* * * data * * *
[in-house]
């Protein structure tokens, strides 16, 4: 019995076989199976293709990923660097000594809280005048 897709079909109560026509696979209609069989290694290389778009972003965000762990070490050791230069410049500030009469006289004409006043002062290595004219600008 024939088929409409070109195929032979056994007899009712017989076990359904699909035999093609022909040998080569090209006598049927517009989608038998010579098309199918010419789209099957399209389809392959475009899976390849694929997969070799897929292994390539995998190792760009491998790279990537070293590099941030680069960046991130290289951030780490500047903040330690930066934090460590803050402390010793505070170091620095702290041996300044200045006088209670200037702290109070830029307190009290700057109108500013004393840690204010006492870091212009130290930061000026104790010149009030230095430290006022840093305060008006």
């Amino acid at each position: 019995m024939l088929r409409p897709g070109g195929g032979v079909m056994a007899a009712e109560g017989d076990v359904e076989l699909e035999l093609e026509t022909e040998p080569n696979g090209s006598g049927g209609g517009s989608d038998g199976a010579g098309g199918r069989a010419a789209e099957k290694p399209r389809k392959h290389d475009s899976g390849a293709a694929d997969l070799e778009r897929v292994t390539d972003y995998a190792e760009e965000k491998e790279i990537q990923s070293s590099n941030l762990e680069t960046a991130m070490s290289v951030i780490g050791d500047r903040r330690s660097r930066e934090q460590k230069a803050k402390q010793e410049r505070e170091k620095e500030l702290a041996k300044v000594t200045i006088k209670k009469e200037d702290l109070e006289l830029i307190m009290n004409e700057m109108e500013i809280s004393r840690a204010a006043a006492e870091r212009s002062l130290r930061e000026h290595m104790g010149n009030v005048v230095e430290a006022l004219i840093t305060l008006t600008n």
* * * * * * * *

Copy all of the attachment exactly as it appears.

[in-house]
């Protein structure tokens, strides 16, 4: 019995076989199976293709990923660097000594809280005048 897709079909109560026509696979209609069989290694290389778009972003965000762990070490050791230069410049500030009469006289004409006043002062290595004219600008 024939088929409409070109195929032979056994007899009712017989076990359904699909035999093609022909040998080569090209006598049927517009989608038998010579098309199918010419789209099957399209389809392959475009899976390849694929997969070799897929292994390539995998190792760009491998790279990537070293590099941030680069960046991130290289951030780490500047903040330690930066934090460590803050402390010793505070170091620095702290041996300044200045006088209670200037702290109070830029307190009290700057109108500013004393840690204010006492870091212009130290930061000026104790010149009030230095430290006022840093305060008006």
């Amino acid at each position: 019995m024939l088929r409409p897709g070109g195929g032979v079909m056994a007899a009712e109560g017989d076990v359904e076989l699909e035999l093609e026509t022909e040998p080569n696979g090209s006598g049927g209609g517009s989608d038998g199976a010579g098309g199918r069989a010419a789209e099957k290694p399209r389809k392959h290389d475009s899976g390849a293709a694929d997969l070799e778009r897929v292994t390539d972003y995998a190792e760009e965000k491998e790279i990537q990923s070293s590099n941030l762990e680069t960046a991130m070490s290289v951030i780490g050791d500047r903040r330690s660097r930066e934090q460590k230069a803050k402390q010793e410049r505070e170091k620095e500030l702290a041996k300044v000594t200045i006088k209670k009469e200037d702290l109070e006289l830029i307190m009290n004409e700057m109108e500013i809280s004393r840690a204010a006043a006492e870091r212009s002062l130290r930061e000026h290595m104790g010149n009030v005048v230095e430290a006022l004219i840093t305060l008006t600008n």